The history of ex lbiris
In the Middle Ages, owners of codices used to tie their treasured books to the bookshelves for fear that they might be stolen. This might be regarded as the origin of bookplates. The original function of ex librises was to identify the certain library where the book belonged to and to protect the book as well.
If one opens a handwritten codex and looks into its decorating page, typically, the coat of arms of the owner is painted on it. Owners wrote their names in codices and even later on, after the invention of book printing they did the same. Often, they also added a sentence or a poem beside the name. But most of these texts was a polite request for their friends, asking them not to forget to give the book back to the owner.
Today’s bookplates are made by multiplier graphic processes like: woodcut, lino-cut and copperplate engraving.
Hungarian ex librises
The oldest Hungarian ex libris is from the 16th century and belonged to János Teilnkes, a book collector from Pressburg (Pozsony). Until the end of the 18th century, a bookplate usually had a coat of arms. Excellent examples are the Corvinas of King Matthias, on which the king’s coat of arms can be seen embossed. Owners were mainly clericals, patrons of literature and book admiring aristocrats. Marking the era, the Hungarian ex libris texts of that century were mostly in Latin, or rarely in German, but never in Hungarian.
By the 19th century ex libris had gone out of fashion almost completely. A significant recovery and the boom of collecting activities restarted only later.
Ex libris collections
Librarians recognized the book historical importance of bookplates, thus they started their scientific process. There was a change during the 19th and 20th centuries regarding the history of real ex librises that functioned as bookplates. Emancipated from being tied to books, they became quasi ex librises, thus they were created just for collectors and in order to enrich the graphic collections of owners. The first ex libris collecting associations were formed and professional magazines were launched. Associations were formed mostly in big cities, where the vivid culture life made collectors possible to meet, exchange and make bookplates to themselves. Not surprisingly, ex libris collecting was the popular activity of the middle-class intellectuals primarily.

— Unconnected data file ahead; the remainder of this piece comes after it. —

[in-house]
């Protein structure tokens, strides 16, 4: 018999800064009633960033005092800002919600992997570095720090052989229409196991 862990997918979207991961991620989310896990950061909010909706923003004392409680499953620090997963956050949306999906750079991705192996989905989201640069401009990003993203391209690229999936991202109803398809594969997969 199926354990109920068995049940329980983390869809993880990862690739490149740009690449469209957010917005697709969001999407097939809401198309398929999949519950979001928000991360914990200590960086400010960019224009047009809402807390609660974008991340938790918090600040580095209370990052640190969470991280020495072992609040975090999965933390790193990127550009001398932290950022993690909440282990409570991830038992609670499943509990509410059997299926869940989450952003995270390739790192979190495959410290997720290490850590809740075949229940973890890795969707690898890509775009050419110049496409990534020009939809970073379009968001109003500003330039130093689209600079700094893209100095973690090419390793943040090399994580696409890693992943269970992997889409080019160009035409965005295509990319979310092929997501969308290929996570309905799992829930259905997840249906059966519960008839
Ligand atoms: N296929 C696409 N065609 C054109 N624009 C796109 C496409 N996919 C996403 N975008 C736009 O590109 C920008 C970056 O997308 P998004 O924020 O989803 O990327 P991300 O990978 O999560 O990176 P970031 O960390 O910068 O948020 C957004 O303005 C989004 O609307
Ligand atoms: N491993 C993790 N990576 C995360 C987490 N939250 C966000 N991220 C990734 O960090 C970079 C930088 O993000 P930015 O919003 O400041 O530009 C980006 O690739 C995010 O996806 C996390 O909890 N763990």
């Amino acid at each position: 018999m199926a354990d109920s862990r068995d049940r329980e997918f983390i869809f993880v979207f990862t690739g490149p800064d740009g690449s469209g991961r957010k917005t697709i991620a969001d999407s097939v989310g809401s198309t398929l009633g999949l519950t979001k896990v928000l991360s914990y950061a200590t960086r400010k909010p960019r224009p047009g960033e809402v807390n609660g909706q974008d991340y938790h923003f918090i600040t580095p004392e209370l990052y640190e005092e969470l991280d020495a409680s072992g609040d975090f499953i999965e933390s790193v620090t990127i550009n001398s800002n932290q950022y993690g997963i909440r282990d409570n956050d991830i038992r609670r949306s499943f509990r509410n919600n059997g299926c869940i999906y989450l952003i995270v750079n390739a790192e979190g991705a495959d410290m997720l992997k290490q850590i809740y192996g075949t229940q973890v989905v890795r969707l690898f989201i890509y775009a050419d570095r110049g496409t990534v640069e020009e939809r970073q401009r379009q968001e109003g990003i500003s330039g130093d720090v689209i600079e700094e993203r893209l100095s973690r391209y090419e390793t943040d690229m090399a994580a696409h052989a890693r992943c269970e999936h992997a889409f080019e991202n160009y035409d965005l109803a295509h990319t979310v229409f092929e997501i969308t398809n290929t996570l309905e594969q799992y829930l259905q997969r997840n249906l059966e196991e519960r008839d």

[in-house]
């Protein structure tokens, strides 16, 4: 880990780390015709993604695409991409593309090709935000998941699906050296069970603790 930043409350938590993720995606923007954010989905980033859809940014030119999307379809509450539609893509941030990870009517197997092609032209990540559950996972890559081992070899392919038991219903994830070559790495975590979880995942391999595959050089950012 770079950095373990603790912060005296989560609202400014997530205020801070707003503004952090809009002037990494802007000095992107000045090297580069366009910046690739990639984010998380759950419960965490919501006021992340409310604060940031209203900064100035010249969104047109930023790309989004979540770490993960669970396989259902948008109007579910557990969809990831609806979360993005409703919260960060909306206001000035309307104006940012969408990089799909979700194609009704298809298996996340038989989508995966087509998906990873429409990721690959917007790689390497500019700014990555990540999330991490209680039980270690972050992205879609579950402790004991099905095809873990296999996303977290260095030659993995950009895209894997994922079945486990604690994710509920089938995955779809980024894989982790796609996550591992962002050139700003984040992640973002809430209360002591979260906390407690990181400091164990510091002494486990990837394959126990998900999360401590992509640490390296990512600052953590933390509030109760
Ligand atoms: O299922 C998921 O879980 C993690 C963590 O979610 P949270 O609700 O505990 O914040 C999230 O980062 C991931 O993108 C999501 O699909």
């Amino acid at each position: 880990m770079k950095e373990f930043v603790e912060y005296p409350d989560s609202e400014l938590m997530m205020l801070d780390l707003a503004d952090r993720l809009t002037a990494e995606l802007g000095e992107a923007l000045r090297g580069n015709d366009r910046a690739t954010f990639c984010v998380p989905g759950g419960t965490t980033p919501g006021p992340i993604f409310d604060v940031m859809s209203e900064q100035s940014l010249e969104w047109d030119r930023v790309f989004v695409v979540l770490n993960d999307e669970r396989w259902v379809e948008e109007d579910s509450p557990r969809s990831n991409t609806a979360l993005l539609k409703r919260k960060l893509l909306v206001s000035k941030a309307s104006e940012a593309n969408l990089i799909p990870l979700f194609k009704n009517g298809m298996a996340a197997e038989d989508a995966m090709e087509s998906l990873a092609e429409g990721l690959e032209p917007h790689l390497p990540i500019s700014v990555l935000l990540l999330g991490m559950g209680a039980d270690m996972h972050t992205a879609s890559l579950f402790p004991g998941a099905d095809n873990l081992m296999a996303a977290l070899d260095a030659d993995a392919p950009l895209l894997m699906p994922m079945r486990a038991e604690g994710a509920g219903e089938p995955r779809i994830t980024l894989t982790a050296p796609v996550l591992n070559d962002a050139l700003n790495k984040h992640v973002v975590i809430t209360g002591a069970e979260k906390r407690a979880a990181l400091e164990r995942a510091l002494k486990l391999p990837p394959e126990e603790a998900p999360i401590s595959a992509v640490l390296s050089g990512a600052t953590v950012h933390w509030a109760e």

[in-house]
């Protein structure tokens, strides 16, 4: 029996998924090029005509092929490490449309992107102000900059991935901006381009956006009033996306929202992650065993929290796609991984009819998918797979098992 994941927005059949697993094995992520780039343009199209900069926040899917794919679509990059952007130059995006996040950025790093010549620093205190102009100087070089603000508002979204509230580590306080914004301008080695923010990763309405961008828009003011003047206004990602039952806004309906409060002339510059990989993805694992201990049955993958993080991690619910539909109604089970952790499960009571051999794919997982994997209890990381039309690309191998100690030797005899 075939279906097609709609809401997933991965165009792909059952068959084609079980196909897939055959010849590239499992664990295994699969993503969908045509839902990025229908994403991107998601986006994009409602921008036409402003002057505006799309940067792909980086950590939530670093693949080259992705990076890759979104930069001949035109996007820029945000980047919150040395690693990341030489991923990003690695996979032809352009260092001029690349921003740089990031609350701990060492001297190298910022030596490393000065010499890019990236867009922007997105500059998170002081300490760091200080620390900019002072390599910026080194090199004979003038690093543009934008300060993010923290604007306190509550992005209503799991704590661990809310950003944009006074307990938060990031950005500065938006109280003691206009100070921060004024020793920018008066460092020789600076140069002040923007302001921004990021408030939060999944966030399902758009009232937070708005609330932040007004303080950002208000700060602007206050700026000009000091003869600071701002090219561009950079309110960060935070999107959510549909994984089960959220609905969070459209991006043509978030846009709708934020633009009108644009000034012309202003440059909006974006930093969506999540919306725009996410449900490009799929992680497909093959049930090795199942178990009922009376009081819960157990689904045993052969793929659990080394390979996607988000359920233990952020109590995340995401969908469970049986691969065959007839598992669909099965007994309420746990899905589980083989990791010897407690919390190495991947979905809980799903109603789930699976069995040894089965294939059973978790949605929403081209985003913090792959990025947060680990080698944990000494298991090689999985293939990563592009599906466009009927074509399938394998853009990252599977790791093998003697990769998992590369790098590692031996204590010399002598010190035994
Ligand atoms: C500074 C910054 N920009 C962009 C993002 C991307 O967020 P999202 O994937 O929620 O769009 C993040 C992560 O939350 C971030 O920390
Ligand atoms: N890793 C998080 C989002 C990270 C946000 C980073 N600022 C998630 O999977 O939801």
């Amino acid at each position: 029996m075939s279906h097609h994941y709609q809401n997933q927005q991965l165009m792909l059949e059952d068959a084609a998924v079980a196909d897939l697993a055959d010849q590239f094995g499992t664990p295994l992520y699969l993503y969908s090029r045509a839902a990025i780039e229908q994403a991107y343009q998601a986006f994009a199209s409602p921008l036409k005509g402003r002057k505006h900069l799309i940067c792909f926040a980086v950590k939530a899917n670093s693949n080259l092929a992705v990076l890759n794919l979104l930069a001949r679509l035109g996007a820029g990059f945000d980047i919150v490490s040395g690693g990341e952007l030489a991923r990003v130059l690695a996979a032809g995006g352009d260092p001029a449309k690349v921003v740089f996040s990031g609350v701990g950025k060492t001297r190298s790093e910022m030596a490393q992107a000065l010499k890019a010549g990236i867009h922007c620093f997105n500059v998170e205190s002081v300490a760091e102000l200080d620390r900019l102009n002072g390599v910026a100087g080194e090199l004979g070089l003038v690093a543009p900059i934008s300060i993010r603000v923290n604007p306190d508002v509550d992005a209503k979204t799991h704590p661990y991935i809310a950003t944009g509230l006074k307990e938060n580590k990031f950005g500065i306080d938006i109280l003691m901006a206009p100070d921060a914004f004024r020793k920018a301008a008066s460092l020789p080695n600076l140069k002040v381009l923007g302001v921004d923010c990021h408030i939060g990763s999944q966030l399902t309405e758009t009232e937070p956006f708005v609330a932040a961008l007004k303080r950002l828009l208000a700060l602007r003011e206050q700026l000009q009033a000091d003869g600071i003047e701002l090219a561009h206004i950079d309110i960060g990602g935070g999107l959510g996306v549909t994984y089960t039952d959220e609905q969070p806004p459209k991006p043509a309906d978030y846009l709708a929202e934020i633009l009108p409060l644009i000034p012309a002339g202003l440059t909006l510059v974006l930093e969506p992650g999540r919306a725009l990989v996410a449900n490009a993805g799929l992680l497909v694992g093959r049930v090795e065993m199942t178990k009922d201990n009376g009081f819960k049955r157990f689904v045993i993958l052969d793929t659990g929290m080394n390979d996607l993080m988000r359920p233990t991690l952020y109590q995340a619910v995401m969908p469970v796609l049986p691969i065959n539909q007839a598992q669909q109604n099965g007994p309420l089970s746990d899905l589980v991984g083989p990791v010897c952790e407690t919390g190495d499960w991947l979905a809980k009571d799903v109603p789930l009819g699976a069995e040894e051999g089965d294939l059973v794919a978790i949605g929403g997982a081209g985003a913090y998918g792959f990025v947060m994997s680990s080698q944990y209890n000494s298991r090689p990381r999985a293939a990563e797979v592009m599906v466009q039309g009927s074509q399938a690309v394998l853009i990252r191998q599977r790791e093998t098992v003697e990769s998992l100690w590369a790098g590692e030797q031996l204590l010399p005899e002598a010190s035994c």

Owing to the first Hungarian ex libris exhibition in the Museum of Applied Arts in 1903, a more serious collecting life began. The collection of the Museum of Applied Arts contains almost seventy thousand bookplates, which is one of the biggest collections in the world, thus it is a rich thesaurus of relics from famous graphic artists and illustrious book collectors in this genre.
The majority of the collection came from three famous collectors: Kálmán Rozsnyay (also known as a graphic artist), Viktor Kühnemann and world-famous biology professor Dr. Rezső Soó.
You can see a selection – from the Soó collection – from the works of the following graphic artists: Lajos Kozma, József Menyhárt, Márton Wenczel, Kálmán Gáborjáni Szabó, Béla Stettner, contemporary graphic artist Miklós Bodor. Imre Soós, who is attached to ex librises enthusiastically. He joined the Kisgrafika Barátok Köre (Small Graphics Friends Club) in 1960. Then he specialized in collecting small graphics in the theme of Van Gogh, studied the artist’s work and his Hungarian reception for many years.
The bookplates in our gallery have their own sybolics: the book and the owl means knowledge and information obviously.
These are very popular motifs in ex librises. But a beloved topic of the art nouveau also appears: the question of life and death. People realised soon that ex librises are very suitable for expressing intimacy and daring topics like eroticism.
Translated by Zita Aknai